16 Jun Building Your Product on Top of an Existing Prototype – Are You Crazy?
I hear it so often: We are moving our business online. Or maybe you are based online from day one already. What it actually means is that you are dealing with a software service platform.
Not a technology – as software is not technology.
Software is a complex system that enables you to open your Internet browser and accomplish a certain task, while someone charges you for using the system or maybe gives you access for free. The technology can be added on top of your software service at a later stage but that’s another topic. As soon as you, as the owner of the software or of the software concept in the making, have decided to provide this service, you have to build it from scratch, maybe with the help of other 3rd party software and mini-services.
And here comes the most interesting part: how to build it faster, cheaper and better than any of your direct or indirect, future or existing competitors? While ideas might not worth much, what is exciting as well as stressful is the execution of the idea.
How much sweat, pain and time could you have saved if you knew in advance the nuts and bolts of building something really fast with minimal or available resources?
I have heard this too many times – we will outsource this thing to [insert yourself a country here you are currently considering – Bangladesh, Russia, Serbia, etc.] and in 3 months and $100K later we’ll have it, it’s that easy. No. I have been there in the past and it does not work like that.
Here are important data points for you to consider before opting to outsource it to someone else, instead of doing it through your internal development team:
- Internal technical PO, who writes down specifications and requirements. It has to be a technical person with experience in the development of software architecture, who can write decent requirements and specifications for what you originally had in mind.
- Pick an outsourcing company that provides you with a remote team that is yours. We at Nanos work with StartupSoft but there are also many others.
- You might still need to hire a senior developer who checks the coding and guides juniors of the outsourcing company (you will inevitably end up with those from the outsourced team and without a warning.)
You might have in mind building a sophisticated, scalable, and beautifully looking product that will face millions of happy users. But you need to understand upfront that when you negotiate the cost of your product’s development, the more you push down, the more your outsourced team will be trying to save on all fronts. What usually comes at a high price are:
- Any other testing in addition to “unit testing” that can be done automatically and should be included in the price.
- User scalability – can 100 users be fiddling around with your product at the same time? How about 100 000 users?
- Design and usability – how many design iterations can you do and how many UX/UI iterations are included in the price when you realize there is a serious flaw?
- Security – minimal requirements and testing are already very costly. If you take your newly built product to an external security service, prices start from $20K.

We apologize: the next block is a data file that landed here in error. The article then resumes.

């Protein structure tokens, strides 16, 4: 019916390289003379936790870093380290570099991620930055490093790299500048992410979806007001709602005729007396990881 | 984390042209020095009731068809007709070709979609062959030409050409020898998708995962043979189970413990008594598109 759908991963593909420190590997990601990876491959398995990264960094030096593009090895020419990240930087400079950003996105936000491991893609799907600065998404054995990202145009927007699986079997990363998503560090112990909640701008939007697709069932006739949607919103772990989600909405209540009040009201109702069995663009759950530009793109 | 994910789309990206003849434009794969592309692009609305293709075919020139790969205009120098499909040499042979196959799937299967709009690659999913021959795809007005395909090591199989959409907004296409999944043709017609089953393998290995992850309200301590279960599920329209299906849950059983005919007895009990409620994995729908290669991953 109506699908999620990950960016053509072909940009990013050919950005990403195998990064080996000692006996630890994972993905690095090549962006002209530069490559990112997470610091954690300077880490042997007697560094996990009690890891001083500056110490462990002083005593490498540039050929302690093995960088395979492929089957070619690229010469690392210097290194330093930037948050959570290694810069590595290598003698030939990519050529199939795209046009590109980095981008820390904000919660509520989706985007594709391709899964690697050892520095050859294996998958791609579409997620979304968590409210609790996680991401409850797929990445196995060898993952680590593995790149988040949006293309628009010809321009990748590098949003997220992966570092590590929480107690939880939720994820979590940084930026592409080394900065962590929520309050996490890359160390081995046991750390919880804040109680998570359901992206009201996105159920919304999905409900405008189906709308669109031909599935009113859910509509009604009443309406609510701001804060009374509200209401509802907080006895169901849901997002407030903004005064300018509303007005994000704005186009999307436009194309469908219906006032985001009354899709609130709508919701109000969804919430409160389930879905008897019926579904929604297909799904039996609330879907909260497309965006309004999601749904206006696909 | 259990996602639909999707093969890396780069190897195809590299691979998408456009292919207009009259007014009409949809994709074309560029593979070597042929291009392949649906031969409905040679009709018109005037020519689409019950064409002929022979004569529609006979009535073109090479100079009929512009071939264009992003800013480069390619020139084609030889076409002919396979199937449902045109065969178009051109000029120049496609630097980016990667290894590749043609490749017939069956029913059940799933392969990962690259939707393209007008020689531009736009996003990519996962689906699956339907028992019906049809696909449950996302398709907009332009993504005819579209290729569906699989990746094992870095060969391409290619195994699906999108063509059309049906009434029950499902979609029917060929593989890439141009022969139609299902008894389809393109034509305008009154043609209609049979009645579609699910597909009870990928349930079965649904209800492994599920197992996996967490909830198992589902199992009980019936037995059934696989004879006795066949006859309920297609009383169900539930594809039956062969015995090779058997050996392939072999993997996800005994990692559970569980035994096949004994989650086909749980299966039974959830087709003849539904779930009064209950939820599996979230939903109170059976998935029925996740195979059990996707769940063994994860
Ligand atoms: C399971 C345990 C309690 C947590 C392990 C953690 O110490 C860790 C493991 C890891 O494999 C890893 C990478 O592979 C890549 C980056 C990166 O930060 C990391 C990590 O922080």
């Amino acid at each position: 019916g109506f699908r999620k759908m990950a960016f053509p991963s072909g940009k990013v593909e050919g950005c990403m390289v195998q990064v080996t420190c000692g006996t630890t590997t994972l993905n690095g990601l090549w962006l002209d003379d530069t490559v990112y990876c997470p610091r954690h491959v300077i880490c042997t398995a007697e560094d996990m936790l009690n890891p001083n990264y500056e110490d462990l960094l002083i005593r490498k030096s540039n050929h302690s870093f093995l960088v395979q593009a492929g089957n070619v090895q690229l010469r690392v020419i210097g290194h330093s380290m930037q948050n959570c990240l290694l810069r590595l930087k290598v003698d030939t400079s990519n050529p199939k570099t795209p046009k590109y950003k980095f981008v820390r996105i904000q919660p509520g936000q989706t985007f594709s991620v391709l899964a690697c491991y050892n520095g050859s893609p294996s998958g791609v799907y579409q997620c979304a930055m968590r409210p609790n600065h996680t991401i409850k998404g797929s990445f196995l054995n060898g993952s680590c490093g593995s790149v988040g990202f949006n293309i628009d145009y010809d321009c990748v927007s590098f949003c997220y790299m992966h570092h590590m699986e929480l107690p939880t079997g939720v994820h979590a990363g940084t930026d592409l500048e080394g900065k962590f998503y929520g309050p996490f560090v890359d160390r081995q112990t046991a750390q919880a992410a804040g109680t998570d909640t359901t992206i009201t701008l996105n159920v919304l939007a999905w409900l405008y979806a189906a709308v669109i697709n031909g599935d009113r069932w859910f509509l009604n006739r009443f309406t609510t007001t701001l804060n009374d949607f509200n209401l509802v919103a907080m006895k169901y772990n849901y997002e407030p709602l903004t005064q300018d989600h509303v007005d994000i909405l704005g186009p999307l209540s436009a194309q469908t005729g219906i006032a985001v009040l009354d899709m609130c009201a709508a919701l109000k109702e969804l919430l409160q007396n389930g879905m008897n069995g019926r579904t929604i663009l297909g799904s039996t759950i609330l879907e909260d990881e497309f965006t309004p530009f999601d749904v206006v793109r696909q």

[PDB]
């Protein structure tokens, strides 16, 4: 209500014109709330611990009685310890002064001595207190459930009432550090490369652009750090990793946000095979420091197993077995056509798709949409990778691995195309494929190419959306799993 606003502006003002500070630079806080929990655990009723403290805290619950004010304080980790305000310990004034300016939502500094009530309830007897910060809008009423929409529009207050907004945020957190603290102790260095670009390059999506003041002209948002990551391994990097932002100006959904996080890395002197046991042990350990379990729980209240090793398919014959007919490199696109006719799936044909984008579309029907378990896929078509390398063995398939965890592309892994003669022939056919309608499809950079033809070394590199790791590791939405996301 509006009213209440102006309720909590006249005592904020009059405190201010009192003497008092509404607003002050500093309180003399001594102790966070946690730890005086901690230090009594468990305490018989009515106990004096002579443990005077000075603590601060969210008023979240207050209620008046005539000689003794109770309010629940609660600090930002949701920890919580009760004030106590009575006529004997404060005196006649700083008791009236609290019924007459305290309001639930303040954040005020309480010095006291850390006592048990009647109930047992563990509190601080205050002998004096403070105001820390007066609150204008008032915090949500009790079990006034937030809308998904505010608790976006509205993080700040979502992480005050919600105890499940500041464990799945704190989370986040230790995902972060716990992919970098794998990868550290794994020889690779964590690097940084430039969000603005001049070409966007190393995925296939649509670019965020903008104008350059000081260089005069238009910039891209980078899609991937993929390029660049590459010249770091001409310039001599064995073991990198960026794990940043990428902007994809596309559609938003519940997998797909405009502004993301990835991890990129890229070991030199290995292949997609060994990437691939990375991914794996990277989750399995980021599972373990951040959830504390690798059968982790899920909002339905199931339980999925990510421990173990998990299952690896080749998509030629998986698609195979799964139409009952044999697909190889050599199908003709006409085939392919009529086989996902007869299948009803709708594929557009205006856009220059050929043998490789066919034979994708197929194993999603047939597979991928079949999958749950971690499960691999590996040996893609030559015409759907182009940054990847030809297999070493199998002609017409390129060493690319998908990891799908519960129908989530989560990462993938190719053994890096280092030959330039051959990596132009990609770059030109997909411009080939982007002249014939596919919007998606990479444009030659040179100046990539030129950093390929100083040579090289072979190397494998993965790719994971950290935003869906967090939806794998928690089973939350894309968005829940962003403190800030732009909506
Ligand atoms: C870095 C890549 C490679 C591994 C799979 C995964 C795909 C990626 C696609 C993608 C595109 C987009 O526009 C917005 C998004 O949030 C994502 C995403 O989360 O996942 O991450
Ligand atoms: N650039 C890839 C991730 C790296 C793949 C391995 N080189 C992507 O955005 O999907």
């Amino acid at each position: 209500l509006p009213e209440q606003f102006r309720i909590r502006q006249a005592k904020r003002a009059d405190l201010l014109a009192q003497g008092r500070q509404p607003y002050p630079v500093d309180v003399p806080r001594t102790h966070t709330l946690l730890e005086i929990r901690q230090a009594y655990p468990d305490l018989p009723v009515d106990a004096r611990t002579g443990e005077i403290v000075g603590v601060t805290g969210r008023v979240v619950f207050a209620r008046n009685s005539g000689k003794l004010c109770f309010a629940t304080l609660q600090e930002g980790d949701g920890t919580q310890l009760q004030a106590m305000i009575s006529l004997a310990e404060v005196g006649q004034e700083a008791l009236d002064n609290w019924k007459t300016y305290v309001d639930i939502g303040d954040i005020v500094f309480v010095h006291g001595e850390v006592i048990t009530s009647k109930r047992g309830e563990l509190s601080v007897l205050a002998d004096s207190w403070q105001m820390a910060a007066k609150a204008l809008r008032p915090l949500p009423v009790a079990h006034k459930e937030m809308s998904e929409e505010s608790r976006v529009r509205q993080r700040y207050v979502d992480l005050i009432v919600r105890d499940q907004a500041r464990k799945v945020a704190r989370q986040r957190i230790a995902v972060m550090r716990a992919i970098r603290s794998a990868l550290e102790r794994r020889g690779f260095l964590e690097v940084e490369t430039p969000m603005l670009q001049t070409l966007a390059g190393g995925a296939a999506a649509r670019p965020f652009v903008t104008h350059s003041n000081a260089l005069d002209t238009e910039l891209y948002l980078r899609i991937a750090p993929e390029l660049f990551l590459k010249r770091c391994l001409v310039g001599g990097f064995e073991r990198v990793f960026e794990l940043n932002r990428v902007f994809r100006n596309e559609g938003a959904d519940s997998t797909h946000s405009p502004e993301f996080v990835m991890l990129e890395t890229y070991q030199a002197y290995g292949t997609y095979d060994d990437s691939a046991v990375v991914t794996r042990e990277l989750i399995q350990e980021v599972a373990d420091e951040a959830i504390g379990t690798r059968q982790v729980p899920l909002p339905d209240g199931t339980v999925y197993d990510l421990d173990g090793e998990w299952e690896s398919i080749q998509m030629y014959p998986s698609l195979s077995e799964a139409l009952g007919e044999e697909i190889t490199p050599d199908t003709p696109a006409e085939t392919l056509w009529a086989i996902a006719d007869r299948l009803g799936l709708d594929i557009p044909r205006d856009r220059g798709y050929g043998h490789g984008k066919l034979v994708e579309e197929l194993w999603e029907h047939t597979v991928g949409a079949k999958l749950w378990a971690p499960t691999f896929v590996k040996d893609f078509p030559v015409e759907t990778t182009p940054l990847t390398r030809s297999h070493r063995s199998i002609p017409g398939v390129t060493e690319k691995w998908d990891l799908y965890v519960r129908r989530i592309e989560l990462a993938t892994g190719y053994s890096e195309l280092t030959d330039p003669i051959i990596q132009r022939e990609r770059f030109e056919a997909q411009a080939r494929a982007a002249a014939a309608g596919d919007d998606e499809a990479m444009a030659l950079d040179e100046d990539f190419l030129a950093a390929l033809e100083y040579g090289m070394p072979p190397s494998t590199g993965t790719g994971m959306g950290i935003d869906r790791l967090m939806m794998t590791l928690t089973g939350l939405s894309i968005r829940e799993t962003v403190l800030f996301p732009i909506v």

- Additional environments – testing, production, etc. You would want to have a minimum of two environments and services already set up, which then your internal DevOps person needs to pick up and be onboarded with.
Now imagine the prototype is delivered and you have noticed its limitations, whether in its scalability, a major fault in the design of the software architecture, or an issue that can’t be easily band-aided on top. You have 3 options:
- Keep putting bandaids on. Each and every new feature will take a l-o-o-o-ng time to develop. Service and maintenance cost in terms of money, effort and time is enormous. This also means that you have to stick to the same programming languages which can easily become obsolete within the next 3-4 years.
- Refactoring in modules. Slowly replacing the old bricks of the house with new ones, one at a time. A smart choice. You will end up maintaining two systems for quite some time before fully switching to the new one. Difficult and costly, but doable.
- Rebuilding from scratch. This can be painful as it throws you back in many months and you can’t introduce any new features while still needing to maintain both the old and the new systems.
Rebuild from scratch – yes, go for it but under two conditions, when both are present:
- If you trust your own internal development team, that they are capable of designing the system, and writing the correct specifications and requirements list (in the case one or more of your key people leave).
- If you have business proof of the concept already, in the form of returning customers and you are gaining new ones. Starting from scratch throws you back several months or more but it is, in fact, faster than applying more and more bandaids to the old system or dealing with the spaghetti code.
There is a reason why SAP, a large company with a rich history that continues to provide its services across all industries for the last 50 years, is still keeping its first few senior engineers on payroll.
As you can see, there is no perfect solution. But at least I have informed you about the potential outcomes for some of your decisions, as well as the ways to avoid and mitigate the potential risks that might come along. Being informed means you have already won.